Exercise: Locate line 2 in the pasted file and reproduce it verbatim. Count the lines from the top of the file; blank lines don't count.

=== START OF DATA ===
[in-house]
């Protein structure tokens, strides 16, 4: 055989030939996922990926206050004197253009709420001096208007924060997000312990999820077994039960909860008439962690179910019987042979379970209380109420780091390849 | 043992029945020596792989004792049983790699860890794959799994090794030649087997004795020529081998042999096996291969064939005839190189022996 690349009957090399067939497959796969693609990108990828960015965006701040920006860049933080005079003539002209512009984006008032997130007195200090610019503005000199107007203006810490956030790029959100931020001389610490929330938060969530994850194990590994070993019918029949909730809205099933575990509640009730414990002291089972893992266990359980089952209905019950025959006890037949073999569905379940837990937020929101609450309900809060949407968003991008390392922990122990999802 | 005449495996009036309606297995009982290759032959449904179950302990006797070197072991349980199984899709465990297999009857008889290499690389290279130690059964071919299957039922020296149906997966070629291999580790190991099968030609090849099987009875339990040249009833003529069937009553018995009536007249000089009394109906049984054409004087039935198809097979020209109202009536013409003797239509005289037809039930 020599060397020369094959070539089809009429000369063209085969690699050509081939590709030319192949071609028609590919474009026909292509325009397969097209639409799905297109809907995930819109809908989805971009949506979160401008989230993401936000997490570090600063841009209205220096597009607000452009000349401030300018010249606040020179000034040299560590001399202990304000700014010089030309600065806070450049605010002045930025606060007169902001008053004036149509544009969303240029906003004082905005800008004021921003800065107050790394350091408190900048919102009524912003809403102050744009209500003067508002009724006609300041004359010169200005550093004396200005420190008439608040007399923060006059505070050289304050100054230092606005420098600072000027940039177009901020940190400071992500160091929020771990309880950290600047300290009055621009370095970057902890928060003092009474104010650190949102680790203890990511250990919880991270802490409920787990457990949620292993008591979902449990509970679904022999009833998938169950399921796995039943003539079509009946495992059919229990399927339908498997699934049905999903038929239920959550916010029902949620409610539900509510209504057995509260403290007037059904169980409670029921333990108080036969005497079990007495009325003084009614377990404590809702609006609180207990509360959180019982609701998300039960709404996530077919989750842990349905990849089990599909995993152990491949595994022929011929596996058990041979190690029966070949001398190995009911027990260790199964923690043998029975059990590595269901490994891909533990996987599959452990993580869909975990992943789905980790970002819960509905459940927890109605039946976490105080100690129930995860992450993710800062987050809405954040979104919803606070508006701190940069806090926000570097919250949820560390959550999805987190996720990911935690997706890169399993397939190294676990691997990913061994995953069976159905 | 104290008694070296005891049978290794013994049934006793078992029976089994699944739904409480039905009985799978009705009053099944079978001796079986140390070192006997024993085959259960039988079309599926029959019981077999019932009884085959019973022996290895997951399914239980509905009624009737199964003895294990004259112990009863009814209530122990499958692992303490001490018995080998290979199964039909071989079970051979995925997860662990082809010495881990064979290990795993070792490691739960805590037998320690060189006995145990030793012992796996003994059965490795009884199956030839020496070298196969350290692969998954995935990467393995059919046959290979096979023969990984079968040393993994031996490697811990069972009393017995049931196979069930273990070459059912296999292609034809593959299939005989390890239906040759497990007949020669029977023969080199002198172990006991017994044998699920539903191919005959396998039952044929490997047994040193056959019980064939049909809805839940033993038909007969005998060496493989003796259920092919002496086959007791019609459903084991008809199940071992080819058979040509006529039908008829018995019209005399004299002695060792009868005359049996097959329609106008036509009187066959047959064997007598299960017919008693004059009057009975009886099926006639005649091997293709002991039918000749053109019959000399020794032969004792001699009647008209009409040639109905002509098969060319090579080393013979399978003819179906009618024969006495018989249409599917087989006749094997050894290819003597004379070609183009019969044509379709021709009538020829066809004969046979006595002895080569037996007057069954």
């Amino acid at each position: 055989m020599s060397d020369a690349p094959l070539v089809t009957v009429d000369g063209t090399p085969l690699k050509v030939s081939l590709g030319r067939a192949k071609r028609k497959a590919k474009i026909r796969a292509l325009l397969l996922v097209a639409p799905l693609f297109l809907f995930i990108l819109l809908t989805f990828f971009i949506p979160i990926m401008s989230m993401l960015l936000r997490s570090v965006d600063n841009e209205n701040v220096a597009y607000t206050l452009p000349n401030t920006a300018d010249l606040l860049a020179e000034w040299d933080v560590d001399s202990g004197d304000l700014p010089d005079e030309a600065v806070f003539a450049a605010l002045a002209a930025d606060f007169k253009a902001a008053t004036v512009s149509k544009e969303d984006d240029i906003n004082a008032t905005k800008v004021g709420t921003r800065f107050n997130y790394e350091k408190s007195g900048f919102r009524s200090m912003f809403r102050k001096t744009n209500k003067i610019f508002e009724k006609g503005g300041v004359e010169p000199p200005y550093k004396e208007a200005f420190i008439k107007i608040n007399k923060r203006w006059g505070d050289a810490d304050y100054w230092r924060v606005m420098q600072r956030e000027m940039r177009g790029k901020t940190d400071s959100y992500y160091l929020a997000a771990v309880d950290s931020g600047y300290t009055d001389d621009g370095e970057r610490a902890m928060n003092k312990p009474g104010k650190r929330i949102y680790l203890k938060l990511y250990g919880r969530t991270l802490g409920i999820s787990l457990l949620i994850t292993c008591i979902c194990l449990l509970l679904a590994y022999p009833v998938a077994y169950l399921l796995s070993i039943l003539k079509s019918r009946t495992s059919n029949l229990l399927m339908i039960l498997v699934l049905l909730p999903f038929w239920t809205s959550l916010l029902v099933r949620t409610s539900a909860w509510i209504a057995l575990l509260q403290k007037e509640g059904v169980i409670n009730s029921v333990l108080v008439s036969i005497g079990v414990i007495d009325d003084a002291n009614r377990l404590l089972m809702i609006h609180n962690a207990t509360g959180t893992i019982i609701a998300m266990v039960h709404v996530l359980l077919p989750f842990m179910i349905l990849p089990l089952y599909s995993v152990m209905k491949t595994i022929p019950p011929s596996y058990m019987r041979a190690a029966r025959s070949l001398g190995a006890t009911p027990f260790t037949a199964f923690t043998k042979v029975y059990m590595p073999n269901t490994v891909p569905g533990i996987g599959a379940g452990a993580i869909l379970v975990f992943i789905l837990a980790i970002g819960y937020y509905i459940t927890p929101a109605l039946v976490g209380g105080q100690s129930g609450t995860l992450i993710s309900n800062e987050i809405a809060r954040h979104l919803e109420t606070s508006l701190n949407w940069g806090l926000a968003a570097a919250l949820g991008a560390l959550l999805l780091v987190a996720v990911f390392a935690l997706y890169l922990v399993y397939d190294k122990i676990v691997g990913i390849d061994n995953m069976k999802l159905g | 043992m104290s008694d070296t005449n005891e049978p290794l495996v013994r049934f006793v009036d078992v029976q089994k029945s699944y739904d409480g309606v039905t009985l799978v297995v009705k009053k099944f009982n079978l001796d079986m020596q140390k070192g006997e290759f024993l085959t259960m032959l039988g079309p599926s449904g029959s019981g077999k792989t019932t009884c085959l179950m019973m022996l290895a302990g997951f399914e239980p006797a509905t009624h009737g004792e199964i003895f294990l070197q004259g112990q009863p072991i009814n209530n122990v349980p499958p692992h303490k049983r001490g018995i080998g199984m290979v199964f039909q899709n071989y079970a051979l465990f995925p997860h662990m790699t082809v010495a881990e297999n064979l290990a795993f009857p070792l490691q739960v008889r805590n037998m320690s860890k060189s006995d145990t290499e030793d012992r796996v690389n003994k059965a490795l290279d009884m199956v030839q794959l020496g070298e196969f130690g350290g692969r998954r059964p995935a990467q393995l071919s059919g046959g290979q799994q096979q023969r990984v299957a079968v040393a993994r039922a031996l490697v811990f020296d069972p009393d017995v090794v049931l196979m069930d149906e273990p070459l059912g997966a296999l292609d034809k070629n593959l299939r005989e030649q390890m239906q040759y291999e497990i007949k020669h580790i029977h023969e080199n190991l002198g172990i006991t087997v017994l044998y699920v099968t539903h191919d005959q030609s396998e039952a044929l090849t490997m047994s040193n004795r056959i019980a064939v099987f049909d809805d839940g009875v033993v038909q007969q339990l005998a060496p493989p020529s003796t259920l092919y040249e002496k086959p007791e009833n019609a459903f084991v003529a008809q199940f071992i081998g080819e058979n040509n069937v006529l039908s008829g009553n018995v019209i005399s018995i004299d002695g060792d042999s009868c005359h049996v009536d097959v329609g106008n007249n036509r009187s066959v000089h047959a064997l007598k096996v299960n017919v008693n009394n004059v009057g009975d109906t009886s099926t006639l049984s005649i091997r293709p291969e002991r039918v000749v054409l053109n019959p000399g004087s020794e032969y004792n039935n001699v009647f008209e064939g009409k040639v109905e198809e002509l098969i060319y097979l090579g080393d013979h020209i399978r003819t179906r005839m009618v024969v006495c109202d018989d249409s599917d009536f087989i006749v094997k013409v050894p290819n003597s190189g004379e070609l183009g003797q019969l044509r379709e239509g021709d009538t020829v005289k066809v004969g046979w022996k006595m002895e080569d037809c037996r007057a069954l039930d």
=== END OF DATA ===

């Protein structure tokens, strides 16, 4: 055989030939996922990926206050004197253009709420001096208007924060997000312990999820077994039960909860008439962690179910019987042979379970209380109420780091390849 | 043992029945020596792989004792049983790699860890794959799994090794030649087997004795020529081998042999096996291969064939005839190189022996 690349009957090399067939497959796969693609990108990828960015965006701040920006860049933080005079003539002209512009984006008032997130007195200090610019503005000199107007203006810490956030790029959100931020001389610490929330938060969530994850194990590994070993019918029949909730809205099933575990509640009730414990002291089972893992266990359980089952209905019950025959006890037949073999569905379940837990937020929101609450309900809060949407968003991008390392922990122990999802 | 005449495996009036309606297995009982290759032959449904179950302990006797070197072991349980199984899709465990297999009857008889290499690389290279130690059964071919299957039922020296149906997966070629291999580790190991099968030609090849099987009875339990040249009833003529069937009553018995009536007249000089009394109906049984054409004087039935198809097979020209109202009536013409003797239509005289037809039930 020599060397020369094959070539089809009429000369063209085969690699050509081939590709030319192949071609028609590919474009026909292509325009397969097209639409799905297109809907995930819109809908989805971009949506979160401008989230993401936000997490570090600063841009209205220096597009607000452009000349401030300018010249606040020179000034040299560590001399202990304000700014010089030309600065806070450049605010002045930025606060007169902001008053004036149509544009969303240029906003004082905005800008004021921003800065107050790394350091408190900048919102009524912003809403102050744009209500003067508002009724006609300041004359010169200005550093004396200005420190008439608040007399923060006059505070050289304050100054230092606005420098600072000027940039177009901020940190400071992500160091929020771990309880950290600047300290009055621009370095970057902890928060003092009474104010650190949102680790203890990511250990919880991270802490409920787990457990949620292993008591979902449990509970679904022999009833998938169950399921796995039943003539079509009946495992059919229990399927339908498997699934049905999903038929239920959550916010029902949620409610539900509510209504057995509260403290007037059904169980409670029921333990108080036969005497079990007495009325003084009614377990404590809702609006609180207990509360959180019982609701998300039960709404996530077919989750842990349905990849089990599909995993152990491949595994022929011929596996058990041979190690029966070949001398190995009911027990260790199964923690043998029975059990590595269901490994891909533990996987599959452990993580869909975990992943789905980790970002819960509905459940927890109605039946976490105080100690129930995860992450993710800062987050809405954040979104919803606070508006701190940069806090926000570097919250949820560390959550999805987190996720990911935690997706890169399993397939190294676990691997990913061994995953069976159905 | 104290008694070296005891049978290794013994049934006793078992029976089994699944739904409480039905009985799978009705009053099944079978001796079986140390070192006997024993085959259960039988079309599926029959019981077999019932009884085959019973022996290895997951399914239980509905009624009737199964003895294990004259112990009863009814209530122990499958692992303490001490018995080998290979199964039909071989079970051979995925997860662990082809010495881990064979290990795993070792490691739960805590037998320690060189006995145990030793012992796996003994059965490795009884199956030839020496070298196969350290692969998954995935990467393995059919046959290979096979023969990984079968040393993994031996490697811990069972009393017995049931196979069930273990070459059912296999292609034809593959299939005989390890239906040759497990007949020669029977023969080199002198172990006991017994044998699920539903191919005959396998039952044929490997047994040193056959019980064939049909809805839940033993038909007969005998060496493989003796259920092919002496086959007791019609459903084991008809199940071992080819058979040509006529039908008829018995019209005399004299002695060792009868005359049996097959329609106008036509009187066959047959064997007598299960017919008693004059009057009975009886099926006639005649091997293709002991039918000749053109019959000399020794032969004792001699009647008209009409040639109905002509098969060319090579080393013979399978003819179906009618024969006495018989249409599917087989006749094997050894290819003597004379070609183009019969044509379709021709009538020829066809004969046979006595002895080569037996007057069954």